Folks living in remote areas are by nature more self-sufficient that urban dwellers. They are used to the fact that they, in most cases, have to rely on their own wits and resources. But 82% of Americans live in cities. As hurricane Katrina painfully reminded us, when tragedy strikes cities, the human loss and material damage is much more devastating because of the density of city population and complexity of city infrastructure.
Unfortunately, people living in cities are used to having all their needs satisfied by a range of providers, from government to private enterprises. They chose that kind of life, they are paying for it and they expect it. They are used to depending on the system to take care of them. But what happens when the system collapses? What do you do when nature throws one of its fits, or war breaks out, or the stock market crashes? All these finely-tuned services fall apart. The larger the city, the worse can be the total collapse of all services. And the consequences are, as people in New Orleans experienced, catastrophic.
This habit of expecting the system to take care of us is creating a very dangerous dependency which is not supported by reality. We have seen time and time again that even the best organized system suffers periods of chaos after an unexpected event, whether it is natural or man-made. It is easy to blame one government agency or another for not being better prepared for these catastrophic events. However, individually, we have no excuse for complacency. We have to do our part as well. Having a personal plan for emergencies only makes sense. And even if we do not live in areas where natural catastrophes are more likely, like a hurricane zone or earthquake-prone areas, nobody is ever completely safe and mayhem can happen everywhere. We are responsible to our families and to ourselves to make common sense preparations for the unexpected, and then hope we will never have to use them.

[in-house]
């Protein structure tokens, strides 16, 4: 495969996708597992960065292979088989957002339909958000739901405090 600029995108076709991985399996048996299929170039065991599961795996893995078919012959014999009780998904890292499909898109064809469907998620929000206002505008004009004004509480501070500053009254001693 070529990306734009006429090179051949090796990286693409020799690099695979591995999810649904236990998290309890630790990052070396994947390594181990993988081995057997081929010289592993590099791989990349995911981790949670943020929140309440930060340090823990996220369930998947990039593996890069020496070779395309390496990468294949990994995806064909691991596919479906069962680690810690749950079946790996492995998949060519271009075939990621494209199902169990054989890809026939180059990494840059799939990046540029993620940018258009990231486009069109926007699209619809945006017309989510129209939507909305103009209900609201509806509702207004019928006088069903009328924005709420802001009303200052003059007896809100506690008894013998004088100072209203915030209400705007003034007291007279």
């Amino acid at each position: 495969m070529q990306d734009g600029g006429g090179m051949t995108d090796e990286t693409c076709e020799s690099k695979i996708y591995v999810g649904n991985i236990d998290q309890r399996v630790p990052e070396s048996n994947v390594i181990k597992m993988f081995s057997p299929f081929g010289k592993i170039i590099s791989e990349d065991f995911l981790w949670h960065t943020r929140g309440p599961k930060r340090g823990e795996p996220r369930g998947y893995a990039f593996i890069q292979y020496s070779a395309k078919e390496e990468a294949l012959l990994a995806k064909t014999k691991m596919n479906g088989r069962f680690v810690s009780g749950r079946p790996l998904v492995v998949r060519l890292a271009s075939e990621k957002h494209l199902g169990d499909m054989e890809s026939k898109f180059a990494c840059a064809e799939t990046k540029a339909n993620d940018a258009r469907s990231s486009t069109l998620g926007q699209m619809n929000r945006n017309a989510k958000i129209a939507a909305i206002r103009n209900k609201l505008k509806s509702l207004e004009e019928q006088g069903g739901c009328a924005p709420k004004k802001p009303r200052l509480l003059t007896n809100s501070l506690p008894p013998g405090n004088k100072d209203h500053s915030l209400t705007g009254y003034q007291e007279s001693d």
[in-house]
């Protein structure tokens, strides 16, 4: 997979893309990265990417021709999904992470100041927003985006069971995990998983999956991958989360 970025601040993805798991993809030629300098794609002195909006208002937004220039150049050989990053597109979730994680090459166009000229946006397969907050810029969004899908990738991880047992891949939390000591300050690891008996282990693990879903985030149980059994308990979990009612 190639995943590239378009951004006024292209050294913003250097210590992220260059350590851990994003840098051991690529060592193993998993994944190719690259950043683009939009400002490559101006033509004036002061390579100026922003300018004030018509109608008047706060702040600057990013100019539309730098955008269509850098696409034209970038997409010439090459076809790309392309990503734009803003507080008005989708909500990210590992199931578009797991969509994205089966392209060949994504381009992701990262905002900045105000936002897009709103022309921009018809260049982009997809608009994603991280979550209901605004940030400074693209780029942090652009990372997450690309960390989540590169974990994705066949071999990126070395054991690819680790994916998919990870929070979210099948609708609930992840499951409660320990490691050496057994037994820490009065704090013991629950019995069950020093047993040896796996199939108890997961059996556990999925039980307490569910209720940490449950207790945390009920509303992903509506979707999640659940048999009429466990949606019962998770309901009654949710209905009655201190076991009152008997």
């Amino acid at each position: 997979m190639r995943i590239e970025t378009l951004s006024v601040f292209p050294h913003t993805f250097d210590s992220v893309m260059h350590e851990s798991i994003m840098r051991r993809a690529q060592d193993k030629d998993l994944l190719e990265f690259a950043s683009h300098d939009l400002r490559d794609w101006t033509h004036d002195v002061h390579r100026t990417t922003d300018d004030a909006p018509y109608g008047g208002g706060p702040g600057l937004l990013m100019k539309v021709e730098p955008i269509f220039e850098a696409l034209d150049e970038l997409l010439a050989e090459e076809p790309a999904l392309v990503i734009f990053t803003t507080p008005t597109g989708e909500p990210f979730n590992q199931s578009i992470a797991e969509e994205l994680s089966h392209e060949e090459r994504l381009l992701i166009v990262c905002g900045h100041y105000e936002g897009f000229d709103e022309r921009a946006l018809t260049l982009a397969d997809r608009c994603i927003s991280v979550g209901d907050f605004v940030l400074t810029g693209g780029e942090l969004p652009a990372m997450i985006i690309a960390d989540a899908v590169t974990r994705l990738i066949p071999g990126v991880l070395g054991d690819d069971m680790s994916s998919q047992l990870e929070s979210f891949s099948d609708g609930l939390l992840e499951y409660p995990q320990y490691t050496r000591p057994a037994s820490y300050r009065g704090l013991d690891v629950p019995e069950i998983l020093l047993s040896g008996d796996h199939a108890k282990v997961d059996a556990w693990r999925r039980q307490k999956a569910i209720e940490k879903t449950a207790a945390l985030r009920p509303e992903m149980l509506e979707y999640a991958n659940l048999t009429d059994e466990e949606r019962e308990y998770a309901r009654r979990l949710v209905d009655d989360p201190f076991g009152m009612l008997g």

We are often tempted to shut ourselves away from it all. The news is depressing and it is difficult to know what is real and what is propaganda. But, unless we know what is happening around us, we cannot learn when we need to get ready for emergencies. Listening to the radio or watching TV regularly assures us that we will have enough time to get ready, whether to evacuate, or to batten down the hatches. Shortwave radios can ensure that we stay informed once the emergency situation develops. We can learn about the shelters, medical centers, or places in urgent need of help. If we know family members or friends who are isolated, it is up to us to make sure that they know what is going on and that they can count on your help.
The first hours and days after a catastrophic event are the worst. We feel isolated, often worried about loved ones that are not with us. It is to be expected that the communication towers will go down and that the electrical power will be lost. Having a two-way radio is a very small investment that will offer us independent means of communication with family and neighbors. Modern two-way radios depend only on the distance between them and their range now can exceed 30 miles. If you make sure your closest family members who live away from you, like parents and children, have one, you will be sure that you can reach them and check if they need your help. Check the review of a number of most popular radios at the Consumer Research website.